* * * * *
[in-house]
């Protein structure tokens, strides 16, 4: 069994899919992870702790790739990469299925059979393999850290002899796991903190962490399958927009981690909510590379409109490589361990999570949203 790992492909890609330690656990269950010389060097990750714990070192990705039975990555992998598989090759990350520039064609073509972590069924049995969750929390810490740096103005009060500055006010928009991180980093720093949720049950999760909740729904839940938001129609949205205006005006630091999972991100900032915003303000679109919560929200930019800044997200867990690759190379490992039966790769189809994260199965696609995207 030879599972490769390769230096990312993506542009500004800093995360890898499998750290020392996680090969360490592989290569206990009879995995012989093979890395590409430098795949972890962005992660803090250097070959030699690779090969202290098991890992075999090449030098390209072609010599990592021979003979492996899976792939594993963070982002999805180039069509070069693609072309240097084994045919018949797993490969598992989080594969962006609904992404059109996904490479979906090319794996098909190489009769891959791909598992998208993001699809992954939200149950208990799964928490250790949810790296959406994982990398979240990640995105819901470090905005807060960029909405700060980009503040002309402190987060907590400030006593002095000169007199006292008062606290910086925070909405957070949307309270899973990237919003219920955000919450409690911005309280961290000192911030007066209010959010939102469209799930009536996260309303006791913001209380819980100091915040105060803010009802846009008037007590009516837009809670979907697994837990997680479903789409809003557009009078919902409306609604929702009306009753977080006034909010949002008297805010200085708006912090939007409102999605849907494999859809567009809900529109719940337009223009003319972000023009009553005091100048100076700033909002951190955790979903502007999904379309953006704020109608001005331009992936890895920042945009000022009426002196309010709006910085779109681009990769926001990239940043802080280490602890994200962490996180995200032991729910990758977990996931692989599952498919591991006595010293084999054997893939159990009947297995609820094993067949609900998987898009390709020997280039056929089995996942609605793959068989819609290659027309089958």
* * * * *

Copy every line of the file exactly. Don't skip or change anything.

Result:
[in-house]
């Protein structure tokens, strides 16, 4: 069994899919992870702790790739990469299925059979393999850290002899796991903190962490399958927009981690909510590379409109490589361990999570949203 790992492909890609330690656990269950010389060097990750714990070192990705039975990555992998598989090759990350520039064609073509972590069924049995969750929390810490740096103005009060500055006010928009991180980093720093949720049950999760909740729904839940938001129609949205205006005006630091999972991100900032915003303000679109919560929200930019800044997200867990690759190379490992039966790769189809994260199965696609995207 030879599972490769390769230096990312993506542009500004800093995360890898499998750290020392996680090969360490592989290569206990009879995995012989093979890395590409430098795949972890962005992660803090250097070959030699690779090969202290098991890992075999090449030098390209072609010599990592021979003979492996899976792939594993963070982002999805180039069509070069693609072309240097084994045919018949797993490969598992989080594969962006609904992404059109996904490479979906090319794996098909190489009769891959791909598992998208993001699809992954939200149950208990799964928490250790949810790296959406994982990398979240990640995105819901470090905005807060960029909405700060980009503040002309402190987060907590400030006593002095000169007199006292008062606290910086925070909405957070949307309270899973990237919003219920955000919450409690911005309280961290000192911030007066209010959010939102469209799930009536996260309303006791913001209380819980100091915040105060803010009802846009008037007590009516837009809670979907697994837990997680479903789409809003557009009078919902409306609604929702009306009753977080006034909010949002008297805010200085708006912090939007409102999605849907494999859809567009809900529109719940337009223009003319972000023009009553005091100048100076700033909002951190955790979903502007999904379309953006704020109608001005331009992936890895920042945009000022009426002196309010709006910085779109681009990769926001990239940043802080280490602890994200962490996180995200032991729910990758977990996931692989599952498919591991006595010293084999054997893939159990009947297995609820094993067949609900998987898009390709020997280039056929089995996942609605793959068989819609290659027309089958």